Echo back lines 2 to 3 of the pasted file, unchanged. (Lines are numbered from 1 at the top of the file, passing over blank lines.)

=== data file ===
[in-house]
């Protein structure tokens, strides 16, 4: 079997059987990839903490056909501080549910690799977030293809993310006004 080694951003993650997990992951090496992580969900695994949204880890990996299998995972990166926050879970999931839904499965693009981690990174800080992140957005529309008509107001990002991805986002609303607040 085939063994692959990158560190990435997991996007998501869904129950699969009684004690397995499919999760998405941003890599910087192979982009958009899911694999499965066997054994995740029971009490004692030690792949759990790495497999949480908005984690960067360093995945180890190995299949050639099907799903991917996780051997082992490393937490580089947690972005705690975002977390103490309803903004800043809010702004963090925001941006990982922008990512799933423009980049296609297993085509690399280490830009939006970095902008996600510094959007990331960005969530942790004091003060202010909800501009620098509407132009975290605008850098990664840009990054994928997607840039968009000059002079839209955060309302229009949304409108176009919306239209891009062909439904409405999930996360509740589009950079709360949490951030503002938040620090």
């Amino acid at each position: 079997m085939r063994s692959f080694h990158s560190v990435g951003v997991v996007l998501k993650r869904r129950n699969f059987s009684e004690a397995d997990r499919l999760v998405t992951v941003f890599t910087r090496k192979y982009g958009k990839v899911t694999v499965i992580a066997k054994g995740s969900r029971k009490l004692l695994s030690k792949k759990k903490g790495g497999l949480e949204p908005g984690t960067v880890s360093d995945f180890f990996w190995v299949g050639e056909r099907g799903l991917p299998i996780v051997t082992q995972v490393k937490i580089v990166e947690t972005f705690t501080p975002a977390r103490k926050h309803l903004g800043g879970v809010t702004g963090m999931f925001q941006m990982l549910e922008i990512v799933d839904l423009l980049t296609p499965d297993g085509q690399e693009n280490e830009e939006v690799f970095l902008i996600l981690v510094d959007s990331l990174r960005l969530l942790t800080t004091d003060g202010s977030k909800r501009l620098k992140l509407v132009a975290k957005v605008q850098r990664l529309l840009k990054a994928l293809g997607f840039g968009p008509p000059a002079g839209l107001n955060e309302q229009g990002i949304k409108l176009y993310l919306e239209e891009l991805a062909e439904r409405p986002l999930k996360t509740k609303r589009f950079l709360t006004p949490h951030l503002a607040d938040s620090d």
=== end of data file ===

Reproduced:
């Protein structure tokens, strides 16, 4: 079997059987990839903490056909501080549910690799977030293809993310006004 080694951003993650997990992951090496992580969900695994949204880890990996299998995972990166926050879970999931839904499965693009981690990174800080992140957005529309008509107001990002991805986002609303607040 085939063994692959990158560190990435997991996007998501869904129950699969009684004690397995499919999760998405941003890599910087192979982009958009899911694999499965066997054994995740029971009490004692030690792949759990790495497999949480908005984690960067360093995945180890190995299949050639099907799903991917996780051997082992490393937490580089947690972005705690975002977390103490309803903004800043809010702004963090925001941006990982922008990512799933423009980049296609297993085509690399280490830009939006970095902008996600510094959007990331960005969530942790004091003060202010909800501009620098509407132009975290605008850098990664840009990054994928997607840039968009000059002079839209955060309302229009949304409108176009919306239209891009062909439904409405999930996360509740589009950079709360949490951030503002938040620090």
């Amino acid at each position: 079997m085939r063994s692959f080694h990158s560190v990435g951003v997991v996007l998501k993650r869904r129950n699969f059987s009684e004690a397995d997990r499919l999760v998405t992951v941003f890599t910087r090496k192979y982009g958009k990839v899911t694999v499965i992580a066997k054994g995740s969900r029971k009490l004692l695994s030690k792949k759990k903490g790495g497999l949480e949204p908005g984690t960067v880890s360093d995945f180890f990996w190995v299949g050639e056909r099907g799903l991917p299998i996780v051997t082992q995972v490393k937490i580089v990166e947690t972005f705690t501080p975002a977390r103490k926050h309803l903004g800043g879970v809010t702004g963090m999931f925001q941006m990982l549910e922008i990512v799933d839904l423009l980049t296609p499965d297993g085509q690399e693009n280490e830009e939006v690799f970095l902008i996600l981690v510094d959007s990331l990174r960005l969530l942790t800080t004091d003060g202010s977030k909800r501009l620098k992140l509407v132009a975290k957005v605008q850098r990664l529309l840009k990054a994928l293809g997607f840039g968009p008509p000059a002079g839209l107001n955060e309302q229009g990002i949304k409108l176009y993310l919306e239209e891009l991805a062909e439904r409405p986002l999930k996360t509740k609303r589009f950079l709360t006004p949490h951030l503002a607040d938040s620090d």